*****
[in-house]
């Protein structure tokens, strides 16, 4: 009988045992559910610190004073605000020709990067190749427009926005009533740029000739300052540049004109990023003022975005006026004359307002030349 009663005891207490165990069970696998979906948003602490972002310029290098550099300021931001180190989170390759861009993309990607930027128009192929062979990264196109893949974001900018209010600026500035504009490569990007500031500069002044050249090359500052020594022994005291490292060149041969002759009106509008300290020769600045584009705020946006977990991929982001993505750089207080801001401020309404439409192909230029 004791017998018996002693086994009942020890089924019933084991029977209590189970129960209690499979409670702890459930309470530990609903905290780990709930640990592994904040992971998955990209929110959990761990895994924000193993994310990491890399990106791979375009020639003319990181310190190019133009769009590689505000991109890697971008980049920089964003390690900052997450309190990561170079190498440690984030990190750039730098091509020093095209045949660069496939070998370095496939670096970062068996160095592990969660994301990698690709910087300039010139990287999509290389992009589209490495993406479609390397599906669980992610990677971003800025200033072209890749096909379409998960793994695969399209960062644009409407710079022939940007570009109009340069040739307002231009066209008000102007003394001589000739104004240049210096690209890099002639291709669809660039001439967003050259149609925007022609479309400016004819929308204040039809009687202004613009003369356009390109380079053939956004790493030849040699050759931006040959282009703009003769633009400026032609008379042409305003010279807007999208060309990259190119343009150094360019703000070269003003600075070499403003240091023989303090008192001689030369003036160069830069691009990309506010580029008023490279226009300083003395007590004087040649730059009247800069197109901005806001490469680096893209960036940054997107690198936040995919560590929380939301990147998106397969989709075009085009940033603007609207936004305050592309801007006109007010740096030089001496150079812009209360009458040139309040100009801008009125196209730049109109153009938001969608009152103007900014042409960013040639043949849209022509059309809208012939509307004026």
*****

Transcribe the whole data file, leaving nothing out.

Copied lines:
[in-house]
């Protein structure tokens, strides 16, 4: 009988045992559910610190004073605000020709990067190749427009926005009533740029000739300052540049004109990023003022975005006026004359307002030349 009663005891207490165990069970696998979906948003602490972002310029290098550099300021931001180190989170390759861009993309990607930027128009192929062979990264196109893949974001900018209010600026500035504009490569990007500031500069002044050249090359500052020594022994005291490292060149041969002759009106509008300290020769600045584009705020946006977990991929982001993505750089207080801001401020309404439409192909230029 004791017998018996002693086994009942020890089924019933084991029977209590189970129960209690499979409670702890459930309470530990609903905290780990709930640990592994904040992971998955990209929110959990761990895994924000193993994310990491890399990106791979375009020639003319990181310190190019133009769009590689505000991109890697971008980049920089964003390690900052997450309190990561170079190498440690984030990190750039730098091509020093095209045949660069496939070998370095496939670096970062068996160095592990969660994301990698690709910087300039010139990287999509290389992009589209490495993406479609390397599906669980992610990677971003800025200033072209890749096909379409998960793994695969399209960062644009409407710079022939940007570009109009340069040739307002231009066209008000102007003394001589000739104004240049210096690209890099002639291709669809660039001439967003050259149609925007022609479309400016004819929308204040039809009687202004613009003369356009390109380079053939956004790493030849040699050759931006040959282009703009003769633009400026032609008379042409305003010279807007999208060309990259190119343009150094360019703000070269003003600075070499403003240091023989303090008192001689030369003036160069830069691009990309506010580029008023490279226009300083003395007590004087040649730059009247800069197109901005806001490469680096893209960036940054997107690198936040995919560590929380939301990147998106397969989709075009085009940033603007609207936004305050592309801007006109007010740096030089001496150079812009209360009458040139309040100009801008009125196209730049109109153009938001969608009152103007900014042409960013040639043949849209022509059309809208012939509307004026």